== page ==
Sulgrave Manor – The home of George Washington’s forefathers

Grounds and house at Sulgrave Manor with Washington coat of arms

Sulgrave Manor, home to George Washington’s British forefathers

Writing about an organisation I am now involved in may make me a bit biased, but I want people to know about this place as until recently I had no idea it existed.

Sulgrave Manor is a Tudor manor house built in 1539 that owes its survival to the fact it was built by the Washington family whose direct descendant George Washington went on to be commander-in-chief in the American War of Independence and the first President of the United States of America.

Sulgrave Manor, Washington coat of arms

Washington coat of arms and insignia of Queen Elizabeth I

Lawrence Washington built the house on the land he purchased after Henry VIII’s dissolution of the monasteries. On the approach to the house you can see the Washington coat of arms (stars and stripes no less!) and the royal insignia of Henry VIII’s daughter Queen Elizabeth I, showing off how the family were in favour with this illustrious monarch.

But it was in a later generation that the family’s royalist convictions during the English Civil War would lead to the family’s ruin and force John Washington to seek his fortune in trans-Atlantic trade. When this trade was cut short by a shipwreck on the wrong side of the Atlantic John stayed in Virginia and this accident led to his great-grandson George Washington founding a new nation.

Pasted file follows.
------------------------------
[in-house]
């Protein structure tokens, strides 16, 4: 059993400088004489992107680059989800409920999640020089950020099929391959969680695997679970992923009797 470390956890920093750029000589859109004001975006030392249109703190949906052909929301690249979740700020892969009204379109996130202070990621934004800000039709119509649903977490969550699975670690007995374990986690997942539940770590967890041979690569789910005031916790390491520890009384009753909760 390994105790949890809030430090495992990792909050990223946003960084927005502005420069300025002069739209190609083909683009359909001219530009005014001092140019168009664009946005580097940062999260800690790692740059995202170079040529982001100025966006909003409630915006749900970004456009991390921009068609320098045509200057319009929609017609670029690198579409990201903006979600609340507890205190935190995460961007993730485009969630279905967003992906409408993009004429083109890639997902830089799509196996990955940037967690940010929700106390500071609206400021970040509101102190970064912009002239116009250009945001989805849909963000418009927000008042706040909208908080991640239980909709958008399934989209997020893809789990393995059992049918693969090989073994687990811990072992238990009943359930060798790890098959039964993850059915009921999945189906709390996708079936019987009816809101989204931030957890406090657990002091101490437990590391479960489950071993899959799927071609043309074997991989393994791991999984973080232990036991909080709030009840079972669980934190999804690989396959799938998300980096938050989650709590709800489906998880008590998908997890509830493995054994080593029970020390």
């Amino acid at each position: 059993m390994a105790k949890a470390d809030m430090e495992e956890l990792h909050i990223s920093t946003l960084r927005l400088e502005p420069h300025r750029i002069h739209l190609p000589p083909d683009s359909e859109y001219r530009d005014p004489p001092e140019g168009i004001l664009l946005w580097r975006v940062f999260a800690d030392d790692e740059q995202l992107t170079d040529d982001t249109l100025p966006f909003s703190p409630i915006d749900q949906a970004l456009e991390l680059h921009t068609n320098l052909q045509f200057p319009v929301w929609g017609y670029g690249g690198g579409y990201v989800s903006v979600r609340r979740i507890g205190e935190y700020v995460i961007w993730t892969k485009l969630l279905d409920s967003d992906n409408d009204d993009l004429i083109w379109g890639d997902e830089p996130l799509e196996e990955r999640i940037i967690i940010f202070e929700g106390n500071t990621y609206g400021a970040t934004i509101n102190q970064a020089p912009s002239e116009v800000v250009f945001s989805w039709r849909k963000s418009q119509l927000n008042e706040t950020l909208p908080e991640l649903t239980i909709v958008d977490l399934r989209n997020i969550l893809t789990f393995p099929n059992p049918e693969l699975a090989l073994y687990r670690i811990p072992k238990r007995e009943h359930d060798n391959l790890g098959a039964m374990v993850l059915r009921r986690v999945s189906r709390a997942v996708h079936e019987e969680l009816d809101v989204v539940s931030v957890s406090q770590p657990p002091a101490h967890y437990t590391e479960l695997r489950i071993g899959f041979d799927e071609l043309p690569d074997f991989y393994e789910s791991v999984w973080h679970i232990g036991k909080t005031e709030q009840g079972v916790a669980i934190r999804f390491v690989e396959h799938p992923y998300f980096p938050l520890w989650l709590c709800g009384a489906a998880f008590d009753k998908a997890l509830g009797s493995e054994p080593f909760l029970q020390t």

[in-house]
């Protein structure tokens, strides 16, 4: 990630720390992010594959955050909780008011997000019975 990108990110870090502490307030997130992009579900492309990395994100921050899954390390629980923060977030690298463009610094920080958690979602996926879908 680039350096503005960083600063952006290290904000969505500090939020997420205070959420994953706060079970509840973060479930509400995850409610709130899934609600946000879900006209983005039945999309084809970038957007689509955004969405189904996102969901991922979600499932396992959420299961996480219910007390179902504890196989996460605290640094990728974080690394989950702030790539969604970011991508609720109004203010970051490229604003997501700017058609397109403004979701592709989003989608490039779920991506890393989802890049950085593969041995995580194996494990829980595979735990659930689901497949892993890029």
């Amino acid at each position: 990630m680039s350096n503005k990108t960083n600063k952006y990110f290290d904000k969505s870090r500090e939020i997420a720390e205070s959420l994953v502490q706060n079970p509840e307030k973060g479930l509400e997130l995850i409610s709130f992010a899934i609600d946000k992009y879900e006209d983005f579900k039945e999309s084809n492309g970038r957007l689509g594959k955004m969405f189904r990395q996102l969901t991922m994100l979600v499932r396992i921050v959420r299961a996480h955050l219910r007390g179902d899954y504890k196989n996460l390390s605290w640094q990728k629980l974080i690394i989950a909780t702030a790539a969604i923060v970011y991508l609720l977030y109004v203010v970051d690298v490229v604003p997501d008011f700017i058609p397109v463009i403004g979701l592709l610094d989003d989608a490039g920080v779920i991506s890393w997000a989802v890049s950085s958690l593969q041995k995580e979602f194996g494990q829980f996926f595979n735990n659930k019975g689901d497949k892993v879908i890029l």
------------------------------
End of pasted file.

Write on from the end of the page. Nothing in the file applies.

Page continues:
Tudor hall, Sulgrave Manor, home of George Washington's forefathers

The Tudor Great Hall at Sulgrave Manor

All very interesting stuff! And the Tudor great hall with authentic Tudor furniture (although not original to the house) and Georgian kitchen make this story come to life as you step back into the past through the doorway of George Washington’s ancestors into their home and the roots of our Anglo-American relationship.

Sulgrave Manor orchard

The orchard at Sulgrave Manor

Like I said, I’m biased, but its well worth a trip into the Northamptonshire countryside to see a heritage site that tells a unique story and is today held in trust for the people of the UK and America. There are also gardens, an orchard and tea room on site and even a cute village pub opposite that’s not to be missed either.

Admission – £7.90
Open Sat and Sun 11am-4pm from April to the end of October
Sulgrave is about an hour and a half north of London, near Banbury.


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